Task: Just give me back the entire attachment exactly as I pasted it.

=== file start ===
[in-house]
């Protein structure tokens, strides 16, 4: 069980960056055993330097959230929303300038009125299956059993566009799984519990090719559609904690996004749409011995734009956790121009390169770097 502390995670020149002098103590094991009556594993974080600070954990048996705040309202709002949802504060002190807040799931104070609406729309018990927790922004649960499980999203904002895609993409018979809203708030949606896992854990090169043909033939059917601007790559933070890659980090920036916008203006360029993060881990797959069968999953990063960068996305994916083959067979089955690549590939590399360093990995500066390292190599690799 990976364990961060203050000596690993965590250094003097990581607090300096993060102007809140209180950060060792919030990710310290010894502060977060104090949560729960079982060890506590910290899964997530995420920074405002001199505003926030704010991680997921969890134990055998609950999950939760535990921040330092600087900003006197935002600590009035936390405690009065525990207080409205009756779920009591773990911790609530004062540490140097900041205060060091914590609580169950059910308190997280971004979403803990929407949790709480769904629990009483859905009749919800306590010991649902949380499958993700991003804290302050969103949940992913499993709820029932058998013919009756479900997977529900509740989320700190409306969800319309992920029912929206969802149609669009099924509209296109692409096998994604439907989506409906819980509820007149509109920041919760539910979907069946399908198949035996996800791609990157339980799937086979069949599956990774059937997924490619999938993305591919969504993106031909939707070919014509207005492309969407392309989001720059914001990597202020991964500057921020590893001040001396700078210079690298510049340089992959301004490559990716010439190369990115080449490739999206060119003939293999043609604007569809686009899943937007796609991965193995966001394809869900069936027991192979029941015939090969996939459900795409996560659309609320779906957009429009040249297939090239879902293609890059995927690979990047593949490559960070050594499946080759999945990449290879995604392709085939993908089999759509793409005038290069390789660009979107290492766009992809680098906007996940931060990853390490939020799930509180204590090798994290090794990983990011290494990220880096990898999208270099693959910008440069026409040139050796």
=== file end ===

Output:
[in-house]
């Protein structure tokens, strides 16, 4: 069980960056055993330097959230929303300038009125299956059993566009799984519990090719559609904690996004749409011995734009956790121009390169770097 502390995670020149002098103590094991009556594993974080600070954990048996705040309202709002949802504060002190807040799931104070609406729309018990927790922004649960499980999203904002895609993409018979809203708030949606896992854990090169043909033939059917601007790559933070890659980090920036916008203006360029993060881990797959069968999953990063960068996305994916083959067979089955690549590939590399360093990995500066390292190599690799 990976364990961060203050000596690993965590250094003097990581607090300096993060102007809140209180950060060792919030990710310290010894502060977060104090949560729960079982060890506590910290899964997530995420920074405002001199505003926030704010991680997921969890134990055998609950999950939760535990921040330092600087900003006197935002600590009035936390405690009065525990207080409205009756779920009591773990911790609530004062540490140097900041205060060091914590609580169950059910308190997280971004979403803990929407949790709480769904629990009483859905009749919800306590010991649902949380499958993700991003804290302050969103949940992913499993709820029932058998013919009756479900997977529900509740989320700190409306969800319309992920029912929206969802149609669009099924509209296109692409096998994604439907989506409906819980509820007149509109920041919760539910979907069946399908198949035996996800791609990157339980799937086979069949599956990774059937997924490619999938993305591919969504993106031909939707070919014509207005492309969407392309989001720059914001990597202020991964500057921020590893001040001396700078210079690298510049340089992959301004490559990716010439190369990115080449490739999206060119003939293999043609604007569809686009899943937007796609991965193995966001394809869900069936027991192979029941015939090969996939459900795409996560659309609320779906957009429009040249297939090239879902293609890059995927690979990047593949490559960070050594499946080759999945990449290879995604392709085939993908089999759509793409005038290069390789660009979107290492766009992809680098906007996940931060990853390490939020799930509180204590090798994290090794990983990011290494990220880096990898999208270099693959910008440069026409040139050796």